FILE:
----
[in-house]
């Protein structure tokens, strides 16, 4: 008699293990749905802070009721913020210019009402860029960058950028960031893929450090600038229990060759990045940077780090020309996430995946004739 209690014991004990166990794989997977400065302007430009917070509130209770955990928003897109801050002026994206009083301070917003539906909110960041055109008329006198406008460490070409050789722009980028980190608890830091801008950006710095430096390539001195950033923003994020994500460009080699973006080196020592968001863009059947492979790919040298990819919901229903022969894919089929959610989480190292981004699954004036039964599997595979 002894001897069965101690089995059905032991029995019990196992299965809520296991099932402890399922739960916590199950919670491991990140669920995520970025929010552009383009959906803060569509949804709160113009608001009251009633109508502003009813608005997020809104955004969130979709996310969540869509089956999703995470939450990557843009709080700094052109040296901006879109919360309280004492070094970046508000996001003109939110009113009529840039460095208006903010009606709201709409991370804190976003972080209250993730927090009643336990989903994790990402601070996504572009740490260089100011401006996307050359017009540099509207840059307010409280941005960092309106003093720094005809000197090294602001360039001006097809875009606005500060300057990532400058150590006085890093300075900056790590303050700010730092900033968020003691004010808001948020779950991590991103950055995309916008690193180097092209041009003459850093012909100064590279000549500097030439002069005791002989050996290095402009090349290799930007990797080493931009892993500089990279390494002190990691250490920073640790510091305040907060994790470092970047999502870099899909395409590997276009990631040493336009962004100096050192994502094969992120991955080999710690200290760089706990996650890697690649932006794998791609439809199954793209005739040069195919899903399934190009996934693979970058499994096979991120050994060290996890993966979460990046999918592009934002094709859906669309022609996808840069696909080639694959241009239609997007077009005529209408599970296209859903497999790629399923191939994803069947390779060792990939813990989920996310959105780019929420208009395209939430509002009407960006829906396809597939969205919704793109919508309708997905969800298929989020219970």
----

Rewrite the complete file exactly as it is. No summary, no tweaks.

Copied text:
[in-house]
């Protein structure tokens, strides 16, 4: 008699293990749905802070009721913020210019009402860029960058950028960031893929450090600038229990060759990045940077780090020309996430995946004739 209690014991004990166990794989997977400065302007430009917070509130209770955990928003897109801050002026994206009083301070917003539906909110960041055109008329006198406008460490070409050789722009980028980190608890830091801008950006710095430096390539001195950033923003994020994500460009080699973006080196020592968001863009059947492979790919040298990819919901229903022969894919089929959610989480190292981004699954004036039964599997595979 002894001897069965101690089995059905032991029995019990196992299965809520296991099932402890399922739960916590199950919670491991990140669920995520970025929010552009383009959906803060569509949804709160113009608001009251009633109508502003009813608005997020809104955004969130979709996310969540869509089956999703995470939450990557843009709080700094052109040296901006879109919360309280004492070094970046508000996001003109939110009113009529840039460095208006903010009606709201709409991370804190976003972080209250993730927090009643336990989903994790990402601070996504572009740490260089100011401006996307050359017009540099509207840059307010409280941005960092309106003093720094005809000197090294602001360039001006097809875009606005500060300057990532400058150590006085890093300075900056790590303050700010730092900033968020003691004010808001948020779950991590991103950055995309916008690193180097092209041009003459850093012909100064590279000549500097030439002069005791002989050996290095402009090349290799930007990797080493931009892993500089990279390494002190990691250490920073640790510091305040907060994790470092970047999502870099899909395409590997276009990631040493336009962004100096050192994502094969992120991955080999710690200290760089706990996650890697690649932006794998791609439809199954793209005739040069195919899903399934190009996934693979970058499994096979991120050994060290996890993966979460990046999918592009934002094709859906669309022609996808840069696909080639694959241009239609997007077009005529209408599970296209859903497999790629399923191939994803069947390779060792990939813990989920996310959105780019929420208009395209939430509002009407960006829906396809597939969205919704793109919508309708997905969800298929989020219970």